VESTAVIA HILLS, Ala (WIAT) – A local organization works with able-bodied students to allow them to experience what life is like living in a wheelchair for a day.

Cathy Carver is a physical therapist at UAB and founded ‘Come Roll With Me’.

“We take school-aged kids who are able-bodied out and they get to spend time in wheelchairs. So they get to learn about accessibility, and about a variety of disabilities, about how they can be temporary or permanent,” said Carver.

Several middle school-aged students spent time at the Vestavia Hills Library. They were each given a wheelchair to use to navigate the library, get in and out of restrooms and elevators, use water fountains, figure out how to use exterior ramps, and spend time experiencing the challenges that able-bodied people often take for granted.

“By the end of it, they get a little bit deeper sense of how much time it takes to go out in a wheelchair, the effort it takes, the strength it takes to push a wheelchair, and some of the frustrations that people go through,” said Carver. “By the end of it, the hope is that when they see somebody using a wheelchair, they will look at them and think wow that’s fantastic, instead of oh I feel sorry for you.”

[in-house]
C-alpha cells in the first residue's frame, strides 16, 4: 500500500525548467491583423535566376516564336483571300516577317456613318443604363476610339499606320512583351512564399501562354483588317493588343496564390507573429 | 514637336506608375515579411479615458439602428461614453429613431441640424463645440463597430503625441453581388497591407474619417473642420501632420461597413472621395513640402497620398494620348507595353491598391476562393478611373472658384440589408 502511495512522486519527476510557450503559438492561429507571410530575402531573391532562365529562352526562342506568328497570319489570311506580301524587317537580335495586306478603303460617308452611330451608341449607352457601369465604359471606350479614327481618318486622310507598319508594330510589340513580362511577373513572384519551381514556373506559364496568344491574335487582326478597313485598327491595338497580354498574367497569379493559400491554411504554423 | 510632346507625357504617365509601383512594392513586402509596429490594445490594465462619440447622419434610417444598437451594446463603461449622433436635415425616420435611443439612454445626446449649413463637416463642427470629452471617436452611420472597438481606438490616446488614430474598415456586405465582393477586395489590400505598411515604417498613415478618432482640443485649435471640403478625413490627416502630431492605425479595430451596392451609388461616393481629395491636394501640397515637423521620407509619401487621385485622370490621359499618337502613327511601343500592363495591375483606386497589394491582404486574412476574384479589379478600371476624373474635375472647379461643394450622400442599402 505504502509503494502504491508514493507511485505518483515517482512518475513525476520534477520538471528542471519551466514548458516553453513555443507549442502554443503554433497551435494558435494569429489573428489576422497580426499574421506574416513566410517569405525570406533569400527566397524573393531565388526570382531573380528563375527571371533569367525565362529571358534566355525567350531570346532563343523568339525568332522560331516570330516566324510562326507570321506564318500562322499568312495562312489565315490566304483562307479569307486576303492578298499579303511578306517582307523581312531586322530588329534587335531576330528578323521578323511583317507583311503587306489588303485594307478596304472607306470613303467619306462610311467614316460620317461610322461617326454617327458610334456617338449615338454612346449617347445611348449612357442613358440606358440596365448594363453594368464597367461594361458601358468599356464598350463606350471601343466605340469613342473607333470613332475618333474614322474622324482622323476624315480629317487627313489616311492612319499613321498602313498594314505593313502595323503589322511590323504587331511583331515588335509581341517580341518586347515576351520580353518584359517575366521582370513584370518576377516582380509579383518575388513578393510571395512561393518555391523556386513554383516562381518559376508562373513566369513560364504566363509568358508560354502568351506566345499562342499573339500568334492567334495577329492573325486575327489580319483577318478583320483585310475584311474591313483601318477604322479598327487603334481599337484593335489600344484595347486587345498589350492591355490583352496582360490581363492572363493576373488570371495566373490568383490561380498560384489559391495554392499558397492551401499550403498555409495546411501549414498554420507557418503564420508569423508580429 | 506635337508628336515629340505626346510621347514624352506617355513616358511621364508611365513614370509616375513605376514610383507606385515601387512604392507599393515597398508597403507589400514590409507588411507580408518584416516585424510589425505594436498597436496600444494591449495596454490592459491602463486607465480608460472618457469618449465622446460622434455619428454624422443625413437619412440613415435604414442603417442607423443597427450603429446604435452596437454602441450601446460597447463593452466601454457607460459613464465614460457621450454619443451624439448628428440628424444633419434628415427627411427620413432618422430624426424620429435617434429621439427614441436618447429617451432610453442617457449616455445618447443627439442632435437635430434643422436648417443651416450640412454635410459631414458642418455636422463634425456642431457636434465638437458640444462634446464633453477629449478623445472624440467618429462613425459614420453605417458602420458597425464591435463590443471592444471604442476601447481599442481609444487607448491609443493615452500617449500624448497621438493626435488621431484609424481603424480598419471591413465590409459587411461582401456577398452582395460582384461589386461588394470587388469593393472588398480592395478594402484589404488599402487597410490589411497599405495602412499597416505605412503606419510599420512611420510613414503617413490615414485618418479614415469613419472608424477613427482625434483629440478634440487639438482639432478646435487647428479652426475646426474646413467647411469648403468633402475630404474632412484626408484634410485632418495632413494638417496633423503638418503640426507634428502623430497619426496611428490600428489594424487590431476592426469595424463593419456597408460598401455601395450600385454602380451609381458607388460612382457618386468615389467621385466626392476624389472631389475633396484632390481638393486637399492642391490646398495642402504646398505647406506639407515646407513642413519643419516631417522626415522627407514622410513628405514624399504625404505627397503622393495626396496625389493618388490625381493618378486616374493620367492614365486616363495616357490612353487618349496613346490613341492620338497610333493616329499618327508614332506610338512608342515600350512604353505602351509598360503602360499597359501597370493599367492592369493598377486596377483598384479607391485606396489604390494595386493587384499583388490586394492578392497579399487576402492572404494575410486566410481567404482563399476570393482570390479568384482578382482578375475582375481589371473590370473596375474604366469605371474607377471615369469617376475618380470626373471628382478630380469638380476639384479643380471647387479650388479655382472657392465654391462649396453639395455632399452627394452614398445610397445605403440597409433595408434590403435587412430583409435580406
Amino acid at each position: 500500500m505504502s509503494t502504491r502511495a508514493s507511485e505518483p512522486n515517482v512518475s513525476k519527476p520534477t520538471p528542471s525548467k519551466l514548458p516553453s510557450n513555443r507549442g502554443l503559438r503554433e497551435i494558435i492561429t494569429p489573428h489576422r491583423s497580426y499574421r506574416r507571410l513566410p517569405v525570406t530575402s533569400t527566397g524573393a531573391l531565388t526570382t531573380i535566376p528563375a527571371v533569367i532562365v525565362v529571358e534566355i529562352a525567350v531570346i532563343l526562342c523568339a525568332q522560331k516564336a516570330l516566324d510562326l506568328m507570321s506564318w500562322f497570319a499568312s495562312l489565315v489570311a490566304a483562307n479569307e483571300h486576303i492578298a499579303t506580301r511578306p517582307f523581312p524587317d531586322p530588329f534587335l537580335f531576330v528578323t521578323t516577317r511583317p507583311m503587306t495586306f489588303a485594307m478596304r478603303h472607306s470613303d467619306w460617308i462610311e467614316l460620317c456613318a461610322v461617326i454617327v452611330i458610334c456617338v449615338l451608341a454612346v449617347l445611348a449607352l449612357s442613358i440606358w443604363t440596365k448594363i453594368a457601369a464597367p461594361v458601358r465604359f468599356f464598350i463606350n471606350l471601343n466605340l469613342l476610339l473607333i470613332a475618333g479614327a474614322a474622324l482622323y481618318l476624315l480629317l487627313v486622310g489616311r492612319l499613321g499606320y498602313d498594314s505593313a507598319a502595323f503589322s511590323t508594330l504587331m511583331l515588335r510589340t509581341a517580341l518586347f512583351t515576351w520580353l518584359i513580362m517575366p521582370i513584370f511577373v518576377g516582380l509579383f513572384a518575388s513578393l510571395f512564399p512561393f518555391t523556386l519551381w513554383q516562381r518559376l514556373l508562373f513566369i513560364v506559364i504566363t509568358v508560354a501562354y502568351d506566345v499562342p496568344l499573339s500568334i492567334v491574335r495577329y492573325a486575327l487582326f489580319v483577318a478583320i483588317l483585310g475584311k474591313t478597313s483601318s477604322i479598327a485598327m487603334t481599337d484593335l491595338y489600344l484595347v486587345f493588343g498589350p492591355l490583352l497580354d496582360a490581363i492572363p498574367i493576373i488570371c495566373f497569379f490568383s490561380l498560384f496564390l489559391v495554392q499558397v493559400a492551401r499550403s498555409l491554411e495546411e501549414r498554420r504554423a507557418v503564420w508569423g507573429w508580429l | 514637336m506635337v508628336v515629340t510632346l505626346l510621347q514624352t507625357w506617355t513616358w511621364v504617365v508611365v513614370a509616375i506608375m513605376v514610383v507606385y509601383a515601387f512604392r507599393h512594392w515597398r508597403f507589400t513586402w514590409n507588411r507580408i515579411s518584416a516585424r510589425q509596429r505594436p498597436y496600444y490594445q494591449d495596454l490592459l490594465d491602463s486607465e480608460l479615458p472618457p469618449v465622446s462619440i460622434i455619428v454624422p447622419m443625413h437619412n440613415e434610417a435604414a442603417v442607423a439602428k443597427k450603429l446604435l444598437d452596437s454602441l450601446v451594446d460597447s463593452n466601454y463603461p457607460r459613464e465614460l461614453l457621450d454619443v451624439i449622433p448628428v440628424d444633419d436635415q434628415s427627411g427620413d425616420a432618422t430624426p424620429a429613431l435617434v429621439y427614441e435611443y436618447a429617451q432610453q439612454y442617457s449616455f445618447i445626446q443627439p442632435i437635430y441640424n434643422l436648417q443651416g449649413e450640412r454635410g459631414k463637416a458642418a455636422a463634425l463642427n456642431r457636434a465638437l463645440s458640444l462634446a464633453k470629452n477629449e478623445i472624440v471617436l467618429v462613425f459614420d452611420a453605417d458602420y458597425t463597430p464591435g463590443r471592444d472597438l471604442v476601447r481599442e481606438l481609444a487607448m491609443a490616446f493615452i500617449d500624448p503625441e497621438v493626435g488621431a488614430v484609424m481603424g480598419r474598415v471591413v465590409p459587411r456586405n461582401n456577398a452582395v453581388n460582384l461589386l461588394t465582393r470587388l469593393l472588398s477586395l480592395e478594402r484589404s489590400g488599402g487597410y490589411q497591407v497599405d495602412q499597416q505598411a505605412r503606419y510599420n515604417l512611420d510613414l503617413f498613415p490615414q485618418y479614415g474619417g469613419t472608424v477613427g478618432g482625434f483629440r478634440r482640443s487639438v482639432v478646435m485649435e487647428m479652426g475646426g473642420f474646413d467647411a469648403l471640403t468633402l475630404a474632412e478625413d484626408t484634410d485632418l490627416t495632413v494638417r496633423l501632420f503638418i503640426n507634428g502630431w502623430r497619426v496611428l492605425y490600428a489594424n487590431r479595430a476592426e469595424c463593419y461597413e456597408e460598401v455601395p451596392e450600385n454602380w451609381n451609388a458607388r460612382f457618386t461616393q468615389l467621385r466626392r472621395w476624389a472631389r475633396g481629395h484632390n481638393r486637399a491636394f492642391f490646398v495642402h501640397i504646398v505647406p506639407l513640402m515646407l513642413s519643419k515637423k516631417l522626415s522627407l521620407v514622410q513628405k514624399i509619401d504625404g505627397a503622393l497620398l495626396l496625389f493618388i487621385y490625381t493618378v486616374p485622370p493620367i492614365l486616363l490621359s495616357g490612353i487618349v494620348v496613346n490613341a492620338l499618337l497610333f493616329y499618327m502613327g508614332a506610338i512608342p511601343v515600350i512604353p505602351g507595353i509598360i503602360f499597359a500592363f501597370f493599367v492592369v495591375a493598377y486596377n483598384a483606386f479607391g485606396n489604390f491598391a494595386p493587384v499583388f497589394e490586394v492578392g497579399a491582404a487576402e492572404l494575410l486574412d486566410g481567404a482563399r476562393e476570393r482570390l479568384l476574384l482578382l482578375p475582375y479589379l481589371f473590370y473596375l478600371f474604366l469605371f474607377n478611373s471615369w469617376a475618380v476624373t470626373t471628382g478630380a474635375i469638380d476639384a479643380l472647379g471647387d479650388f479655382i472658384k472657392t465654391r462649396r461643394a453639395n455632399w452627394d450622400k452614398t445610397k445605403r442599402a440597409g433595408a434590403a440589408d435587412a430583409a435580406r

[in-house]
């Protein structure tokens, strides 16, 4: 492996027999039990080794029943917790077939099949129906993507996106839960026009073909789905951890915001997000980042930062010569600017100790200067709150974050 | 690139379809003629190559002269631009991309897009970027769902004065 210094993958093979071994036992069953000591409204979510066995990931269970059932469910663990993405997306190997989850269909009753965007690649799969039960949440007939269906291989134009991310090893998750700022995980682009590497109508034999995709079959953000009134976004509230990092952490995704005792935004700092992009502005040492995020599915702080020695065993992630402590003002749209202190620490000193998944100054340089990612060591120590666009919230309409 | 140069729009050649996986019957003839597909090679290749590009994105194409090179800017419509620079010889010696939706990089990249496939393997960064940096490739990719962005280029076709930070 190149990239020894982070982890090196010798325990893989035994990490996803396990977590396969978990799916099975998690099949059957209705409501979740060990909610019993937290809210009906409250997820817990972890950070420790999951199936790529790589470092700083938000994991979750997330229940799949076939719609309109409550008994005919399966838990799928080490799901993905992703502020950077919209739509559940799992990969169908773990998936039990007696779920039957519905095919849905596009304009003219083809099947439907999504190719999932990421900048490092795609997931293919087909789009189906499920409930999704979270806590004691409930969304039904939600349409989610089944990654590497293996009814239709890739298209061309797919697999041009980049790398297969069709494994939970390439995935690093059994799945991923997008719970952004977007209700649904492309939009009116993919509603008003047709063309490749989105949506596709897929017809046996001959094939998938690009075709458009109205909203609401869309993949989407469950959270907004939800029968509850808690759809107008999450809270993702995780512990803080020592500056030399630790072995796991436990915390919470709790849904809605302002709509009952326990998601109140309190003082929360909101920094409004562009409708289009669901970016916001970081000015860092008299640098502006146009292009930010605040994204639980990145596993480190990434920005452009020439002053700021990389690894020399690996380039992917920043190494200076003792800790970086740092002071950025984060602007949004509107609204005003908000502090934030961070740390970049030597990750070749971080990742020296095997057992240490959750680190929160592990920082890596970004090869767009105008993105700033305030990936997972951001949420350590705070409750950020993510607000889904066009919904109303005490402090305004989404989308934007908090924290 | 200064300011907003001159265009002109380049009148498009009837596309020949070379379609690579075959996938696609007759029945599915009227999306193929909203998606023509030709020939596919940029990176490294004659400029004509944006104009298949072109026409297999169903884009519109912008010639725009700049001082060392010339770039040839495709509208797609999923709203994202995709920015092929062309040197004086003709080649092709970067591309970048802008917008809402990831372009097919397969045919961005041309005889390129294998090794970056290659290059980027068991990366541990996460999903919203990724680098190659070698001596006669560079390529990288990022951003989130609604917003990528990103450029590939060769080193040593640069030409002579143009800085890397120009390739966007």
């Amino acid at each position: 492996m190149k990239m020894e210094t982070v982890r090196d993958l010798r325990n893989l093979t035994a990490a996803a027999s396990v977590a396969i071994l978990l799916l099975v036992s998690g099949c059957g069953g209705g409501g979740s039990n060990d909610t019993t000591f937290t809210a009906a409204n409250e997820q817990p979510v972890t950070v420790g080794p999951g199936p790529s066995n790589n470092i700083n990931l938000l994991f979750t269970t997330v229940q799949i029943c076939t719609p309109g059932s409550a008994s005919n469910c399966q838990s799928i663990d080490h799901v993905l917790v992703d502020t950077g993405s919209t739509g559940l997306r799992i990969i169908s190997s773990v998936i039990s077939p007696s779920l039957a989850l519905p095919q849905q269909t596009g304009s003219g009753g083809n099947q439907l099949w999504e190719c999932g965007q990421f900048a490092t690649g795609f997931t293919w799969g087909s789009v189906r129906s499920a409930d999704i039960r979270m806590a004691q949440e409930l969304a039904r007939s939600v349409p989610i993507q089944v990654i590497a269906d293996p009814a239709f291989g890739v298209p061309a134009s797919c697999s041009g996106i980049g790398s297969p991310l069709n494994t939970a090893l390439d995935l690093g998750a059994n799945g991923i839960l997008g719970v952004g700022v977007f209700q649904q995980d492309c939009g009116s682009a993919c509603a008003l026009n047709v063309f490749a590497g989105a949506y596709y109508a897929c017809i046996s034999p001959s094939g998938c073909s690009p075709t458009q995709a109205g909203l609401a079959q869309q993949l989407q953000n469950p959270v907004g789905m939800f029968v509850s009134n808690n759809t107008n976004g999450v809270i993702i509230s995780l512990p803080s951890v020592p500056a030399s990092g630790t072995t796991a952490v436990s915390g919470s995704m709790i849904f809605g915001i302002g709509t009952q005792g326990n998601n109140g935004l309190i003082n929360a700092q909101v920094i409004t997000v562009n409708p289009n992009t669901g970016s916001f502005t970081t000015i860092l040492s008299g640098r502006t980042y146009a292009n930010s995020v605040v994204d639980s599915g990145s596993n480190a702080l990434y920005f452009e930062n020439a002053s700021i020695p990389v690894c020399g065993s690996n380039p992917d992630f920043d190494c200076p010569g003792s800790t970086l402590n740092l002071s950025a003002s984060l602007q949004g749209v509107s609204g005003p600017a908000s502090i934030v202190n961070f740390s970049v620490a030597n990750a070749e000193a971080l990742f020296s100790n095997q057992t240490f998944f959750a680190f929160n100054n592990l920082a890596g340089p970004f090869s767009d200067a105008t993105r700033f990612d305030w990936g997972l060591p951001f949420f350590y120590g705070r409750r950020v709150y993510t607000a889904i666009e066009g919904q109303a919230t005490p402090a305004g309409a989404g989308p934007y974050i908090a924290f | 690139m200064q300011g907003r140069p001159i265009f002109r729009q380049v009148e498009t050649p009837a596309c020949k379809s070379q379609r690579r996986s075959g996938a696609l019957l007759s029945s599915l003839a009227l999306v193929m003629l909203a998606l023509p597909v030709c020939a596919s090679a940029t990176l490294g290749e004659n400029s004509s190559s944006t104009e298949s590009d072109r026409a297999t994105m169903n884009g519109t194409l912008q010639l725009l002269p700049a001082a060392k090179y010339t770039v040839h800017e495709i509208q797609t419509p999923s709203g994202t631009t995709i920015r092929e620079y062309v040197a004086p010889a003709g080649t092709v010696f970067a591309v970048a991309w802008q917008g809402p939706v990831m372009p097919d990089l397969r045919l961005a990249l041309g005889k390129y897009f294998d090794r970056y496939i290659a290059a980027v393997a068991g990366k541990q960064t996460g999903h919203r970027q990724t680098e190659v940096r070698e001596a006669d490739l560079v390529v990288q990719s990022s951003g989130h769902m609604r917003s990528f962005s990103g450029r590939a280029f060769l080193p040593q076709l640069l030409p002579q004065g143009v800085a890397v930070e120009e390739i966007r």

A retired Birmingham police officer who was paralyzed from the waist down while training for an army deployment also spoke with the students and answer their questions about life in a wheelchair.

The ‘Come Roll With Me’ program was founded three years ago. Since that time, 135 students from 50 families have participated. Carver says it is essential children experience a program like this at a young age.

“It’s very important to catch children when they’re young and they’re forming their opinions about people and the world. More of them in this generation are going to go to college with people with a variety of disabilities and they’re going to be working side-by-side with people with disabilities. And if they can learn to be friends and gain respect and appreciation for how people do life that is different from them. At least in this population, maybe we’ll have done something good,” said Carver.

If you would like to participate in the program, you can reach out via email at To learn more about the program click here.